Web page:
Here in Canada we have the luxury to challenge ourselves to walk a little extra, and to give our money and time to other women of the world. In solidarity we walk, so these woman may know that  a world away we acknowledge their plight.

I know I am blessed beyond measure, simple necessities like water, food, and personal safety are not a usual consideration for me, or most of the developed world’s women and girls.

Care Canada has a mission statement that includes strengthening the power of self help. Fostering dignity, providing economic opportunity and influencing policy that encourage people to empower themselves.

The United Nations has declared “Access to safe water is a fundamental human need and therefore a basic human right.” What happens now is up to each country and individual. By simple campaigns like this one we can start a dialogue that will educate and illuminate this issue. Given that we share this planet with billions of people, many of whom will never be afforded the opportunities we take for granted everyday, the time has come for us to stand together with women and lift them up to a basic level of human dignity.

Give this matter some attention, your money or time. Until every person has the same access to basic human rights we can not move forward. There are steps you can take to raise awareness and lead the way to a better world for every woman, child and man alive today.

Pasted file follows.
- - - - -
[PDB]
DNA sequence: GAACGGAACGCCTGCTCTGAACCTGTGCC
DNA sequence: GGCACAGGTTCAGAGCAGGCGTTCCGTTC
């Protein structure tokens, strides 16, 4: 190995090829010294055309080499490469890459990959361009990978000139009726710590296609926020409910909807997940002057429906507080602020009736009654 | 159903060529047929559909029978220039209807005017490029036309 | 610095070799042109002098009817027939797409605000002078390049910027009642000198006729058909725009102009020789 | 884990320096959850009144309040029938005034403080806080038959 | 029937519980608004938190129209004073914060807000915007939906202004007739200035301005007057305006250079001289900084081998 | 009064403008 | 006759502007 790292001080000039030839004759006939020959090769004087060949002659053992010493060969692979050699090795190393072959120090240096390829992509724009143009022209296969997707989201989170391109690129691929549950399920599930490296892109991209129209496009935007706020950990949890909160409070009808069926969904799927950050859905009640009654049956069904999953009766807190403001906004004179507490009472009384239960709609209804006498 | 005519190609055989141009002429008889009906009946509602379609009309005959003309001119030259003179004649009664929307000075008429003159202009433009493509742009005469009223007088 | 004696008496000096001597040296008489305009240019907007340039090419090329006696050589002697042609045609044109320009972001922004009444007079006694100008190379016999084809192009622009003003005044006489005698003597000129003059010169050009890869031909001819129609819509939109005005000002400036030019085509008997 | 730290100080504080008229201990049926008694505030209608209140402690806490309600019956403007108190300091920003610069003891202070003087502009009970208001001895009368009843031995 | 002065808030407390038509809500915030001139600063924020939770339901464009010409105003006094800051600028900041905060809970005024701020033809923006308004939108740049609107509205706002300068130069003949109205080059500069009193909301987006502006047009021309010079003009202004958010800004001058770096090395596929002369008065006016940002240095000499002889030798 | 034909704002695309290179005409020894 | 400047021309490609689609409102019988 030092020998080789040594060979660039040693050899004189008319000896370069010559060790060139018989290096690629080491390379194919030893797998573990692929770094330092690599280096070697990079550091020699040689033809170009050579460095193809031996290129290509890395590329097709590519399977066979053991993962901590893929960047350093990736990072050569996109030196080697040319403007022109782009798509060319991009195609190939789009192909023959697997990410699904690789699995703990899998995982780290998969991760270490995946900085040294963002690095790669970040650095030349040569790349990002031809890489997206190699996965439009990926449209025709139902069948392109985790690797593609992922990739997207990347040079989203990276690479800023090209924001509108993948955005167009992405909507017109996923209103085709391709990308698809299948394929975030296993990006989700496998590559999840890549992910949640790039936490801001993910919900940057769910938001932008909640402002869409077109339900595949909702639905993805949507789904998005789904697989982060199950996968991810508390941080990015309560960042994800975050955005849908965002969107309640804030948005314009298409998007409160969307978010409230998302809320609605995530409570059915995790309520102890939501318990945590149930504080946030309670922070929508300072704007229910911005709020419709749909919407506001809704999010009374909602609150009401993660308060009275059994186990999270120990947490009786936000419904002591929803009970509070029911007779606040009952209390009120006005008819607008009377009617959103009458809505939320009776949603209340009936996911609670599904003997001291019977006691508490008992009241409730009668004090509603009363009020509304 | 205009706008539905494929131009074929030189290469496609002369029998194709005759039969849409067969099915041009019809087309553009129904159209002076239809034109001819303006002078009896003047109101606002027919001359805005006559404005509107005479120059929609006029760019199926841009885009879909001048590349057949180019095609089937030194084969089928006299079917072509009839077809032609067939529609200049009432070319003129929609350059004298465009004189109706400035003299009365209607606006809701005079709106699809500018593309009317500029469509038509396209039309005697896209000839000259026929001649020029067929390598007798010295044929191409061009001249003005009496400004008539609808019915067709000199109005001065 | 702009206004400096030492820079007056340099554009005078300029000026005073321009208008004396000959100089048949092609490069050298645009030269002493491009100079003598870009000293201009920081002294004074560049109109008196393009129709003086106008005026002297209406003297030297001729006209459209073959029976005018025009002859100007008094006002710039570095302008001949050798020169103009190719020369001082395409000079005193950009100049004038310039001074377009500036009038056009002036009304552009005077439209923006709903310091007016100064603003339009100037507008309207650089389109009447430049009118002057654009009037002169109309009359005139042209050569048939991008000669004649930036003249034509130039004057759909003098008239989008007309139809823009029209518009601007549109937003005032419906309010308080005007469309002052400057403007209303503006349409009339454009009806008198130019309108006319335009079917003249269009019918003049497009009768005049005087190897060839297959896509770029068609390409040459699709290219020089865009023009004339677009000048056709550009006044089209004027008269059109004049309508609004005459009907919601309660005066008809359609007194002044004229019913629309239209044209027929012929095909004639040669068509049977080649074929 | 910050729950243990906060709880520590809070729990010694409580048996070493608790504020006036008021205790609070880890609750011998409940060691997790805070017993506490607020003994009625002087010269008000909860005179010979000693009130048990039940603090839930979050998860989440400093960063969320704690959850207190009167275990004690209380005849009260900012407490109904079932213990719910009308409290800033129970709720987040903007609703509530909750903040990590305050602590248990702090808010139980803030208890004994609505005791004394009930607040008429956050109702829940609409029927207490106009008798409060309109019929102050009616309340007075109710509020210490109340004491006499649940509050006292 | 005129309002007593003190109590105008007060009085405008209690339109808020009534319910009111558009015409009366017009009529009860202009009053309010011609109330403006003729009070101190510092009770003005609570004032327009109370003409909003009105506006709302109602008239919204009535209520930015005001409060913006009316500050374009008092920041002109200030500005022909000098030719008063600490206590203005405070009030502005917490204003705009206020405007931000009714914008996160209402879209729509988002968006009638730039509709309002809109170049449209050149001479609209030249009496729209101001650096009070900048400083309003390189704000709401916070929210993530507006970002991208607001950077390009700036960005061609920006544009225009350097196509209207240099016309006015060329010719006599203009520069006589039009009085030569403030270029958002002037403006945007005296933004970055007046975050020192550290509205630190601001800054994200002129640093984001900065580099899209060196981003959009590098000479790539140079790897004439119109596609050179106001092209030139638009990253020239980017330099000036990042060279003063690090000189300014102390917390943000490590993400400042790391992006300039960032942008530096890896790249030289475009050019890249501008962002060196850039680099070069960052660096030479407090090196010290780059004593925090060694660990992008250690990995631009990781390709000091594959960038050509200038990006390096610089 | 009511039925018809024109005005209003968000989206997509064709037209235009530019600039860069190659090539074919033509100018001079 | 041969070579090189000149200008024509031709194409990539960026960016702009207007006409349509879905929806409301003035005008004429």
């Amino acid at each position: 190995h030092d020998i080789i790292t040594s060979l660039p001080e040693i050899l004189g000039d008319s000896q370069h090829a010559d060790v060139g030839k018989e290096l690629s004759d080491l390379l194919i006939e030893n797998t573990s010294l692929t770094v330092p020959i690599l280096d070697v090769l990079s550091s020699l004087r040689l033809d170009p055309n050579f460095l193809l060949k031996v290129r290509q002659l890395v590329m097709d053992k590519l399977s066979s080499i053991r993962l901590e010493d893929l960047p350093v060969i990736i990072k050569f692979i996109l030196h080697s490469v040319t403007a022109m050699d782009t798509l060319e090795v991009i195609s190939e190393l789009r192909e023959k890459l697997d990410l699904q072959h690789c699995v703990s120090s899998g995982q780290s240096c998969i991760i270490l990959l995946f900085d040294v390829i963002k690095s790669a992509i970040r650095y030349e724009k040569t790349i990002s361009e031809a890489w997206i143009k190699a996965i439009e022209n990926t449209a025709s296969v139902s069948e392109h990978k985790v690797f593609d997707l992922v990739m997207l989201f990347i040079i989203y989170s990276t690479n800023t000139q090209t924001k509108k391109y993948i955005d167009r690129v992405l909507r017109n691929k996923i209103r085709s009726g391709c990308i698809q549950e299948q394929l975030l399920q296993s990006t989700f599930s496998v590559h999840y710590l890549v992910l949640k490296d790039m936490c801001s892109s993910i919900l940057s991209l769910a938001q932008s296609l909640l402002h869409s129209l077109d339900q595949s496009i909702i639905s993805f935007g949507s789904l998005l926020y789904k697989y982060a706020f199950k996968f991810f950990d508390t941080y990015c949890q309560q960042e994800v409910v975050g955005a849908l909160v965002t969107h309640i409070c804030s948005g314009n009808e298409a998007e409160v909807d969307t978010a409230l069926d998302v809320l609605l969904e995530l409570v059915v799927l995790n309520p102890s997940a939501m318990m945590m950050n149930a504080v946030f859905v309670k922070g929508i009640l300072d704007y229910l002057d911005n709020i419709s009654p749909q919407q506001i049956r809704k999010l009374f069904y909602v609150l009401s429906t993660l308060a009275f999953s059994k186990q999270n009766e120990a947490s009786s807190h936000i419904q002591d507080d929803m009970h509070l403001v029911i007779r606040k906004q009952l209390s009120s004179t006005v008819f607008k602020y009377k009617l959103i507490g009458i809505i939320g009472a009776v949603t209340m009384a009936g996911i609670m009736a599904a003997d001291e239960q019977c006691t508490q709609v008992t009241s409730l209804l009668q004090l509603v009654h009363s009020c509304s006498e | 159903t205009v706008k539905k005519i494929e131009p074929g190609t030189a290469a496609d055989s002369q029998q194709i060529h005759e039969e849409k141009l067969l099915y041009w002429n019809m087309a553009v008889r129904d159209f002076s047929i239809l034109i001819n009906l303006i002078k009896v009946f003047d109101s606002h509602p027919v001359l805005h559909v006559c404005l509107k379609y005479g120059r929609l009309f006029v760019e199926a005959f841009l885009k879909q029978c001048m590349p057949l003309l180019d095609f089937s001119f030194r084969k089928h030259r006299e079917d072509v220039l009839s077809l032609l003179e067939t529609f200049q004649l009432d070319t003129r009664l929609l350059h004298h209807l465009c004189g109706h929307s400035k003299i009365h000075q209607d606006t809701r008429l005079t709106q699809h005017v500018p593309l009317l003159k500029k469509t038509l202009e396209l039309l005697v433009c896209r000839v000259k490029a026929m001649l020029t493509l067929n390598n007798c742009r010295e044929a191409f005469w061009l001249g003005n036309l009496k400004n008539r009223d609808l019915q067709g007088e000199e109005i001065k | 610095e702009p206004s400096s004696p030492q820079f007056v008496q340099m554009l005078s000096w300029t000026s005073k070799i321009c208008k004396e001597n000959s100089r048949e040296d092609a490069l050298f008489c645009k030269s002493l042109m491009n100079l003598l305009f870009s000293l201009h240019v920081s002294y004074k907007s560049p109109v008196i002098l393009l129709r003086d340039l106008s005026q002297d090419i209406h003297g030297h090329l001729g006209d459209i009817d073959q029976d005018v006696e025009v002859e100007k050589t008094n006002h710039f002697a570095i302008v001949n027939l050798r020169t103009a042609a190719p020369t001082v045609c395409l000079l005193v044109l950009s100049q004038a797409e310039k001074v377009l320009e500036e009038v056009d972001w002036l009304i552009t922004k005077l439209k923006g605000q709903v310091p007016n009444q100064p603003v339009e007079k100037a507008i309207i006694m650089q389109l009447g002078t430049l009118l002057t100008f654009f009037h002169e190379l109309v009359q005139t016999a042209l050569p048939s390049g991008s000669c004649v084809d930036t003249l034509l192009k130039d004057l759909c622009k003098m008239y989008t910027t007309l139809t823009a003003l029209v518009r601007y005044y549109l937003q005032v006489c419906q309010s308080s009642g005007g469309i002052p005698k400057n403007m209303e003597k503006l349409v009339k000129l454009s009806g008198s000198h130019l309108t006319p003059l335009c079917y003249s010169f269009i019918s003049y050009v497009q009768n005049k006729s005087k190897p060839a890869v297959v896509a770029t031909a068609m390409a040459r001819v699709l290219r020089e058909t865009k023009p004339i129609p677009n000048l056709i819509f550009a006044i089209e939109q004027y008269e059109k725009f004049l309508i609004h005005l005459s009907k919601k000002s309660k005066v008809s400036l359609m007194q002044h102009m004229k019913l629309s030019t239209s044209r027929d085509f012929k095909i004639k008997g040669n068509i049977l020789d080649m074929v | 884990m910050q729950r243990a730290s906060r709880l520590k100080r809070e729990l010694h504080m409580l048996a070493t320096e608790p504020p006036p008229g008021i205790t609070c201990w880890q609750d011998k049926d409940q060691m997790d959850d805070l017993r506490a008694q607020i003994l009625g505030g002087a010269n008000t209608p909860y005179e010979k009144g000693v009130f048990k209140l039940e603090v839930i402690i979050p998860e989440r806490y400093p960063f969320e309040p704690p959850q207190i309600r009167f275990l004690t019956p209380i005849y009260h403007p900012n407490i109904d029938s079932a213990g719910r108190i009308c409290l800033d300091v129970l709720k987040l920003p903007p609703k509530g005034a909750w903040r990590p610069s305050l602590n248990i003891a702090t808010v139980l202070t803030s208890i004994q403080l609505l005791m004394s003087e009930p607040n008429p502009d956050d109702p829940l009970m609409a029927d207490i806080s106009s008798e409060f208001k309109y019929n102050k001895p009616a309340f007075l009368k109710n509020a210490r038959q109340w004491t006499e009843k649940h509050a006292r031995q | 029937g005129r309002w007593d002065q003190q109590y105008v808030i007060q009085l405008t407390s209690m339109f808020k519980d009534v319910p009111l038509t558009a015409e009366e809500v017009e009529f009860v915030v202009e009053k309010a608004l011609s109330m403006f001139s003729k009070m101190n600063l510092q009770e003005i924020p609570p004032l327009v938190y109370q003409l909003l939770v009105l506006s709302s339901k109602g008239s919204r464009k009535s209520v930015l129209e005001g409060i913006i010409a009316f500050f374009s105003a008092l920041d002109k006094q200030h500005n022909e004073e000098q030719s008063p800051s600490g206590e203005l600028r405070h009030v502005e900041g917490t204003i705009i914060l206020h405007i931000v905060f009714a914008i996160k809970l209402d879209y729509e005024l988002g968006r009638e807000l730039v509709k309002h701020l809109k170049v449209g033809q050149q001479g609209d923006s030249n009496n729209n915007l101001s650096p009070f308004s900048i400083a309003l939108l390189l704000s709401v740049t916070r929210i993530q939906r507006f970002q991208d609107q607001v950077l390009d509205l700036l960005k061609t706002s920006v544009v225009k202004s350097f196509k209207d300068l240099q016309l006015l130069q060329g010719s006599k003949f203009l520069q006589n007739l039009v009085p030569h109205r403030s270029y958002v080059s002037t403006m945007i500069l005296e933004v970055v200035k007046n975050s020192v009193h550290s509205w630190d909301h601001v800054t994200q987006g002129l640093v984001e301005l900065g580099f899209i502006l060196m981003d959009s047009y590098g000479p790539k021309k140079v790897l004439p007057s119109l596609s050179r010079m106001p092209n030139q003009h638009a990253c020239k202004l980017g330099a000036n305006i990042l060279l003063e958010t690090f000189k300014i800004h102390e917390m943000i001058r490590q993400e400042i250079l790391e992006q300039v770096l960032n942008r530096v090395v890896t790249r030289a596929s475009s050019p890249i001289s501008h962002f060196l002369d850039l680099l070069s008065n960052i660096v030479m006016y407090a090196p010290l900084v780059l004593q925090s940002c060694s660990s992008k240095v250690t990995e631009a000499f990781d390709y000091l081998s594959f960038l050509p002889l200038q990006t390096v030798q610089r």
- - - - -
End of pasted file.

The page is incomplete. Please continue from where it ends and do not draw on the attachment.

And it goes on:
Water planet

Posted by: admin  :  Category: Environment, green living

World Toilet Day November 19th

Posted by: admin  :  Category: B.C., Environment, green living

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toilet

Today, November 19th is designated as World Toilet Day

2.5 billion people worldwide are without access to proper sanitation, which risks their health, strips their dignity, and kills 1.8 million people, mostly children, a year.

Even in the world’s wealthiest countries people still have toilet problems – from unhygienic public toilets to sewage disposal that destroys our waterways.

This topic is not glamorous, but the fact is this basic necessity  most of us take for granted in the developed world is not available for close to one third of the worlds population! Today in the year 2010 this is a fact.

In many  major cities in North America, even  here in Vancouver the issues of public toilets has been dealt with in some efficient and creative ways.

There are now public toilets on the streets, in small self contained steel boxes, these toilets are automated, washed after each use and open automatically after 12 minutes. They are free, and some are wheelchair accessible.

toilet vancouver

The Big Squat is an event that asks people to squat for one minute to help raise awareness for World Toilet Day.   People need access to proper sanitation and clean water now.

This campaign is about  helping people gain dignity, and helping the planet at the same time.